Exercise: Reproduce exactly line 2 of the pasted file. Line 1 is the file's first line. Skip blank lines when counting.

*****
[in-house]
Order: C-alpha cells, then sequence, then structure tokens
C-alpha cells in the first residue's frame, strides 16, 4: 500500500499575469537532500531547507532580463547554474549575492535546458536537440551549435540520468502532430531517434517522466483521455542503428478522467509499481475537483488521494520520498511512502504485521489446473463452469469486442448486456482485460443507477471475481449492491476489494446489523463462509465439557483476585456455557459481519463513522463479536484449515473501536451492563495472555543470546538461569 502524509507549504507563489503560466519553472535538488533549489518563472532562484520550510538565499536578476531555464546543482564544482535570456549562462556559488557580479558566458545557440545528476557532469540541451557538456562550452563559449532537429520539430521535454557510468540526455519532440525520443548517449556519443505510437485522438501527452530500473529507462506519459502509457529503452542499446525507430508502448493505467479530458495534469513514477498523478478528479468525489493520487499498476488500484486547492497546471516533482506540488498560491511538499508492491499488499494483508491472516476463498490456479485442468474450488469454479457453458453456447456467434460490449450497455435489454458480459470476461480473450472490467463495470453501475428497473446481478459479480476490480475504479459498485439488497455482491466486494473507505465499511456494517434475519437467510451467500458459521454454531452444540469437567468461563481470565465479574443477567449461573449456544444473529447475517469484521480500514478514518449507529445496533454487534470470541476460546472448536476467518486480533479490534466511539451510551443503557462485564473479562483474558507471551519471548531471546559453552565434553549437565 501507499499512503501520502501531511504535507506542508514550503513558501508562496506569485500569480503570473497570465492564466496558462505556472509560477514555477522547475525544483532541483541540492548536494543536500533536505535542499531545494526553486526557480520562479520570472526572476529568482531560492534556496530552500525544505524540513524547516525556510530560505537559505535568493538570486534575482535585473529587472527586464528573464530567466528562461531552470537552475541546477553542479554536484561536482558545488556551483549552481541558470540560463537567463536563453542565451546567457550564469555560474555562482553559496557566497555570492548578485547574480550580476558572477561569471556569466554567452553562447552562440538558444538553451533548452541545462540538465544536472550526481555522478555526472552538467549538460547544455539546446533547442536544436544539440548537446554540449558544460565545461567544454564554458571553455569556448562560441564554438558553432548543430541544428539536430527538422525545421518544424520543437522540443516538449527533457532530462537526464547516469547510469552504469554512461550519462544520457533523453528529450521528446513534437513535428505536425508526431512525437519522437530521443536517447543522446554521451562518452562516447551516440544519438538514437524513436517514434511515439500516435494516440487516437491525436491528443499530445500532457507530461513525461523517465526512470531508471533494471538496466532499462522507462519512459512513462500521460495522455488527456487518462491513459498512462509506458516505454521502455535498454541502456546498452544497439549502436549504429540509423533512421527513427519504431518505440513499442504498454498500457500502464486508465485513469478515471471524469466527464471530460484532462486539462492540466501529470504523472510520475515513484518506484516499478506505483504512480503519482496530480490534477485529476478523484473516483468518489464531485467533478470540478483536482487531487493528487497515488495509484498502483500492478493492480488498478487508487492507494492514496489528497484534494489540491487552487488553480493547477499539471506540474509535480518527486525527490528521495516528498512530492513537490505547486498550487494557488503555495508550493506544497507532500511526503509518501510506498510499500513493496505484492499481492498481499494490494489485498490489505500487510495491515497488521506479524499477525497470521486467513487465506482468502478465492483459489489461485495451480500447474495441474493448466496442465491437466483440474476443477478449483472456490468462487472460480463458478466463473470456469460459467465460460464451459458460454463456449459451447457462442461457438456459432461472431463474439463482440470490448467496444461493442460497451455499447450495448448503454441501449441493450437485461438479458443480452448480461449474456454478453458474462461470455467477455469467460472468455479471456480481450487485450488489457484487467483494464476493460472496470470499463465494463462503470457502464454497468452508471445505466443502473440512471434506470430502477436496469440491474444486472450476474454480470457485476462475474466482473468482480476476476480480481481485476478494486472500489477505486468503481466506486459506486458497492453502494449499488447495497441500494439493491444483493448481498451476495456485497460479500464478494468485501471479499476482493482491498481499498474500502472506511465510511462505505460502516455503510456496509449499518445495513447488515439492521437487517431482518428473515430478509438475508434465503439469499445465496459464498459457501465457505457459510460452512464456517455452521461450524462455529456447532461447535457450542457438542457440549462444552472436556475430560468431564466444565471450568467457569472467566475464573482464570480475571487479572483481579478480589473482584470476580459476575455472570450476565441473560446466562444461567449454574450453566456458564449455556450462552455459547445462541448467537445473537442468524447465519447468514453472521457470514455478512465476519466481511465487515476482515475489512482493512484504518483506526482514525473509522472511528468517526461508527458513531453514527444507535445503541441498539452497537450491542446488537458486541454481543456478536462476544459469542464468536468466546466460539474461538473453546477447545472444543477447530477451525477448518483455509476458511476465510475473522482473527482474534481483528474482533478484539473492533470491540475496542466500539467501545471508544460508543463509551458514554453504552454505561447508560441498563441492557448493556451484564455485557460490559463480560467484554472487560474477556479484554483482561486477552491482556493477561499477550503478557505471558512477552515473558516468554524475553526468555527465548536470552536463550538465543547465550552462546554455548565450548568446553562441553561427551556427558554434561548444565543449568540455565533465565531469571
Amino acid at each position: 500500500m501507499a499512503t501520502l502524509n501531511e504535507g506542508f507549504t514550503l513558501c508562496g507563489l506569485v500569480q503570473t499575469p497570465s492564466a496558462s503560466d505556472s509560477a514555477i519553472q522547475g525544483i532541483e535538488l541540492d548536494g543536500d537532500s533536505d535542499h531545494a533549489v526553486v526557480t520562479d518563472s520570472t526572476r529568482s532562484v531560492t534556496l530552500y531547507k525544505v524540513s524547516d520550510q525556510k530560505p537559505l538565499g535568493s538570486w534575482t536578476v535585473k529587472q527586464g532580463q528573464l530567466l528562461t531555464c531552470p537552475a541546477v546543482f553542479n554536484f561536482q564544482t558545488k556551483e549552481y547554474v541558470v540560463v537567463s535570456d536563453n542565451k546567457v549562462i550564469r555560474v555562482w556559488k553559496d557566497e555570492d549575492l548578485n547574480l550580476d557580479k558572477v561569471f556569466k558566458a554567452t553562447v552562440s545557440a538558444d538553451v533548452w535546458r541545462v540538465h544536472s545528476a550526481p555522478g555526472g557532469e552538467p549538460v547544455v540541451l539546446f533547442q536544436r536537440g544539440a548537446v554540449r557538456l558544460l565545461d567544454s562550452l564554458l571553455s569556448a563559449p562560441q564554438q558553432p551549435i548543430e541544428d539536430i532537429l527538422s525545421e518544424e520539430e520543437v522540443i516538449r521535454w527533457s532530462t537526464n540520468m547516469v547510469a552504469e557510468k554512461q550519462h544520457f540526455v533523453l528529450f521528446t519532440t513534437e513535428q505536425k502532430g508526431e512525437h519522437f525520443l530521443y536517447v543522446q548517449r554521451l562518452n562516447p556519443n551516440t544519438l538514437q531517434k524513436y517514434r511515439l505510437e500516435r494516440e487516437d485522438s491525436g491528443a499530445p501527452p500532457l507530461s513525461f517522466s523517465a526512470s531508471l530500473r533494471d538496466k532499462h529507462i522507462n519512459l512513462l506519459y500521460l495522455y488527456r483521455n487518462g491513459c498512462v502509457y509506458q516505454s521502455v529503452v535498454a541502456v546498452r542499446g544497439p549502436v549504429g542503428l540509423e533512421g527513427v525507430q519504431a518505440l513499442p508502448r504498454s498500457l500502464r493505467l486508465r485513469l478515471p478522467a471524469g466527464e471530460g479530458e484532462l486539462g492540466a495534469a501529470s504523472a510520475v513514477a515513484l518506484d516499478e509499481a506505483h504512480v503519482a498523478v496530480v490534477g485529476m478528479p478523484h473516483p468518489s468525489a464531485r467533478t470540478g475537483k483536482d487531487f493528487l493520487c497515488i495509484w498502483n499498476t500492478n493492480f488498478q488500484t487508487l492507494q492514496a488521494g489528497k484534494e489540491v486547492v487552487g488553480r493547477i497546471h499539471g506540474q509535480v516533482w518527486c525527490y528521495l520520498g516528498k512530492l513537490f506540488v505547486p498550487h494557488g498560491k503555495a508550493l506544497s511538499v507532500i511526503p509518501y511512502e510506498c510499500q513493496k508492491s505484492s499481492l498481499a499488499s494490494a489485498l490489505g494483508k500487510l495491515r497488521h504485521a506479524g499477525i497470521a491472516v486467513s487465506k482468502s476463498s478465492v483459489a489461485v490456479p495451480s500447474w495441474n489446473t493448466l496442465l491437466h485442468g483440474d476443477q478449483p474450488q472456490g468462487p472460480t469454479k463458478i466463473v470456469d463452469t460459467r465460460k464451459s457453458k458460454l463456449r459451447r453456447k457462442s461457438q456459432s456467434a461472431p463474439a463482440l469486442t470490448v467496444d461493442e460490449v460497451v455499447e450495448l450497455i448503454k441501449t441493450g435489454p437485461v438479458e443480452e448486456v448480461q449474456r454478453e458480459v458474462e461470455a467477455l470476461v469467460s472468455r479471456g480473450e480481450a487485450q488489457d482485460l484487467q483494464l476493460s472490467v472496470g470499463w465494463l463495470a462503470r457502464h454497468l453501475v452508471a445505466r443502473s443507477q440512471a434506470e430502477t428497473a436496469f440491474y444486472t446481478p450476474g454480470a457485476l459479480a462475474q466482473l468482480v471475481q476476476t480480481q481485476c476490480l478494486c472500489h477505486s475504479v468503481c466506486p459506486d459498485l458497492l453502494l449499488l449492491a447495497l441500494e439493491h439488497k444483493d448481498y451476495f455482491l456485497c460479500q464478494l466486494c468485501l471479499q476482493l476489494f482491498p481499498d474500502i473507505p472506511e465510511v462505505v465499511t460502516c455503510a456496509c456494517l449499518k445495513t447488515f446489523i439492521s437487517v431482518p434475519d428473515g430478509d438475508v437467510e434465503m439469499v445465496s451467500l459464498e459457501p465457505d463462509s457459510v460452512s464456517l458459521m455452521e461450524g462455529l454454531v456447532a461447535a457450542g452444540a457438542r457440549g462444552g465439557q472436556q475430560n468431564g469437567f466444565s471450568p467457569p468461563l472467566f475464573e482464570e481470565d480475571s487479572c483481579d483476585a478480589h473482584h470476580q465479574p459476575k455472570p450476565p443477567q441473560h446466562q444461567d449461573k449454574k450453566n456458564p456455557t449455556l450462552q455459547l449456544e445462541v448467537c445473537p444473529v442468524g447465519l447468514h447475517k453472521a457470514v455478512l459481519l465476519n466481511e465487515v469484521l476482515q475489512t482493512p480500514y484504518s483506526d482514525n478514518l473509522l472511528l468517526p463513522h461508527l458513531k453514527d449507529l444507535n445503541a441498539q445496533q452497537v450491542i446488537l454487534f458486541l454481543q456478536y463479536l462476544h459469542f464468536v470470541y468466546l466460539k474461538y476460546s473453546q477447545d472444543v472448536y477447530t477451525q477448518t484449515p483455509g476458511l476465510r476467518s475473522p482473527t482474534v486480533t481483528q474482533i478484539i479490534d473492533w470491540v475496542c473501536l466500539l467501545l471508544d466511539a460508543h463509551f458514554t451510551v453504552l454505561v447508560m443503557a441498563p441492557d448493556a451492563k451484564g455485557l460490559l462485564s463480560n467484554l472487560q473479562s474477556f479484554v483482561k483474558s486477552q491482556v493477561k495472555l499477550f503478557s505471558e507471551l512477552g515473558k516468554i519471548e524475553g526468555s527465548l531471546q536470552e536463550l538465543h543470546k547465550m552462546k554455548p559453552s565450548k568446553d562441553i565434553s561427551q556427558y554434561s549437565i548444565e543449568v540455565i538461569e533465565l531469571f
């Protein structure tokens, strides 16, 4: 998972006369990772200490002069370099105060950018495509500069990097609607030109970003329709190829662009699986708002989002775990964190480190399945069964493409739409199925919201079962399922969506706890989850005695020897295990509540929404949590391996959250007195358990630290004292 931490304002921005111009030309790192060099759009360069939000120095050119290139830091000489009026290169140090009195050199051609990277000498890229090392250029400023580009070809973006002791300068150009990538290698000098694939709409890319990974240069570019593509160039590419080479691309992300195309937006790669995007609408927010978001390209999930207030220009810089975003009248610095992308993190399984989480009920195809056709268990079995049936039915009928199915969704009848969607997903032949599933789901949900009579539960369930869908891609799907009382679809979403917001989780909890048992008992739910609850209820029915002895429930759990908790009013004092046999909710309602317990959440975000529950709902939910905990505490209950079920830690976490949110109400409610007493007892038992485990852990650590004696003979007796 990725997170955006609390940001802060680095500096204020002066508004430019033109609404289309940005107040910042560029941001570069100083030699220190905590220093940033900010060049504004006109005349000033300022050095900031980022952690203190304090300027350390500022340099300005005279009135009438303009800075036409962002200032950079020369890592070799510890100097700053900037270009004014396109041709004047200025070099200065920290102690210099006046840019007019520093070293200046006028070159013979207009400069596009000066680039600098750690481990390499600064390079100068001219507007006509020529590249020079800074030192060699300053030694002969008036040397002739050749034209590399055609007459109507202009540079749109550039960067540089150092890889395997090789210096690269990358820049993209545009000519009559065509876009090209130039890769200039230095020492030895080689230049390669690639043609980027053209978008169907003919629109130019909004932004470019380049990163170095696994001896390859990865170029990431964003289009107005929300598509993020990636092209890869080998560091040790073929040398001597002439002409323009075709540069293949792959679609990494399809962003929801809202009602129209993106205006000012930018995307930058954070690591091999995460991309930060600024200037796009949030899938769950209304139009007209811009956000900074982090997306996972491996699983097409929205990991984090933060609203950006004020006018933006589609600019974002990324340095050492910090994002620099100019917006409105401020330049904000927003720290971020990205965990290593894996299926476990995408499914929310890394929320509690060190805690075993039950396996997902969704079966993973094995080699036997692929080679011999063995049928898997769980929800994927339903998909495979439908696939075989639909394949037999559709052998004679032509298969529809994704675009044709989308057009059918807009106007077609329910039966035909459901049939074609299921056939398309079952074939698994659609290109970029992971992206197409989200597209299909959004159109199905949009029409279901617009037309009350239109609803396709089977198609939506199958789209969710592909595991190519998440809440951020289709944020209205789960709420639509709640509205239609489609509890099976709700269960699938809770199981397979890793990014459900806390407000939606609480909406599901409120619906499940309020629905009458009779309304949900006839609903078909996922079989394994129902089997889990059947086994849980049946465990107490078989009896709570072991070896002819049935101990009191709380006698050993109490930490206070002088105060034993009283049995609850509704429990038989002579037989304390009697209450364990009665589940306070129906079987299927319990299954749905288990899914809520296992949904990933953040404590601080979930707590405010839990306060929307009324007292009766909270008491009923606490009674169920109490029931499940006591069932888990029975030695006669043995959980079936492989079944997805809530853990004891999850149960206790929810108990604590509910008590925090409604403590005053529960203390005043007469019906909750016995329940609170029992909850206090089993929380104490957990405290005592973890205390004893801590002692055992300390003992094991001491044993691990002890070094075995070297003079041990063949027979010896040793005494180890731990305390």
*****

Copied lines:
Order: C-alpha cells, then sequence, then structure tokens